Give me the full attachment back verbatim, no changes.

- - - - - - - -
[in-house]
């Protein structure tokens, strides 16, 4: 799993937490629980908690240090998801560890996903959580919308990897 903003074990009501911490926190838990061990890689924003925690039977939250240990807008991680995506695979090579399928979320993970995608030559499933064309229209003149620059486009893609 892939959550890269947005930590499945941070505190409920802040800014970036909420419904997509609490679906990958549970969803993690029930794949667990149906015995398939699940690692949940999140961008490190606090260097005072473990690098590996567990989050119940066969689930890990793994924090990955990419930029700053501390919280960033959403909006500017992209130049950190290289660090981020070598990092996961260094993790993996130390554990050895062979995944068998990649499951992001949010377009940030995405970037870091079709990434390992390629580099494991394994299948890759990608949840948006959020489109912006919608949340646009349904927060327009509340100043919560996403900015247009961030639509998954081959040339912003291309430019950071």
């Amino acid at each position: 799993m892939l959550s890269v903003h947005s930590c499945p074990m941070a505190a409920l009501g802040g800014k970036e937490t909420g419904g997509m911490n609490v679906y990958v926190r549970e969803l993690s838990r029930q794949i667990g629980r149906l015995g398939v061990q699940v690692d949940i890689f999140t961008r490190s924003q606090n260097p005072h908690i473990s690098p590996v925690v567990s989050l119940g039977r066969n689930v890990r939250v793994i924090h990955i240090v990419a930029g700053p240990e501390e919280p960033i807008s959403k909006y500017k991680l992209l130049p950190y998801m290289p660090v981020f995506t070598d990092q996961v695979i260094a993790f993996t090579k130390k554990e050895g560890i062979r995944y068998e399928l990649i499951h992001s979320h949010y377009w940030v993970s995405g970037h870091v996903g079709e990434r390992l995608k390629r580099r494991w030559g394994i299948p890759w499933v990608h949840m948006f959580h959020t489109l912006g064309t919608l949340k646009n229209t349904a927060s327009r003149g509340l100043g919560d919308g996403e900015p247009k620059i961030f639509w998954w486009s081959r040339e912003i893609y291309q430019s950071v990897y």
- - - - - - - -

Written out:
[in-house]
């Protein structure tokens, strides 16, 4: 799993937490629980908690240090998801560890996903959580919308990897 903003074990009501911490926190838990061990890689924003925690039977939250240990807008991680995506695979090579399928979320993970995608030559499933064309229209003149620059486009893609 892939959550890269947005930590499945941070505190409920802040800014970036909420419904997509609490679906990958549970969803993690029930794949667990149906015995398939699940690692949940999140961008490190606090260097005072473990690098590996567990989050119940066969689930890990793994924090990955990419930029700053501390919280960033959403909006500017992209130049950190290289660090981020070598990092996961260094993790993996130390554990050895062979995944068998990649499951992001949010377009940030995405970037870091079709990434390992390629580099494991394994299948890759990608949840948006959020489109912006919608949340646009349904927060327009509340100043919560996403900015247009961030639509998954081959040339912003291309430019950071």
């Amino acid at each position: 799993m892939l959550s890269v903003h947005s930590c499945p074990m941070a505190a409920l009501g802040g800014k970036e937490t909420g419904g997509m911490n609490v679906y990958v926190r549970e969803l993690s838990r029930q794949i667990g629980r149906l015995g398939v061990q699940v690692d949940i890689f999140t961008r490190s924003q606090n260097p005072h908690i473990s690098p590996v925690v567990s989050l119940g039977r066969n689930v890990r939250v793994i924090h990955i240090v990419a930029g700053p240990e501390e919280p960033i807008s959403k909006y500017k991680l992209l130049p950190y998801m290289p660090v981020f995506t070598d990092q996961v695979i260094a993790f993996t090579k130390k554990e050895g560890i062979r995944y068998e399928l990649i499951h992001s979320h949010y377009w940030v993970s995405g970037h870091v996903g079709e990434r390992l995608k390629r580099r494991w030559g394994i299948p890759w499933v990608h949840m948006f959580h959020t489109l912006g064309t919608l949340k646009n229209t349904a927060s327009r003149g509340l100043g919560d919308g996403e900015p247009k620059i961030f639509w998954w486009s081959r040339e912003i893609y291309q430019s950071v990897y």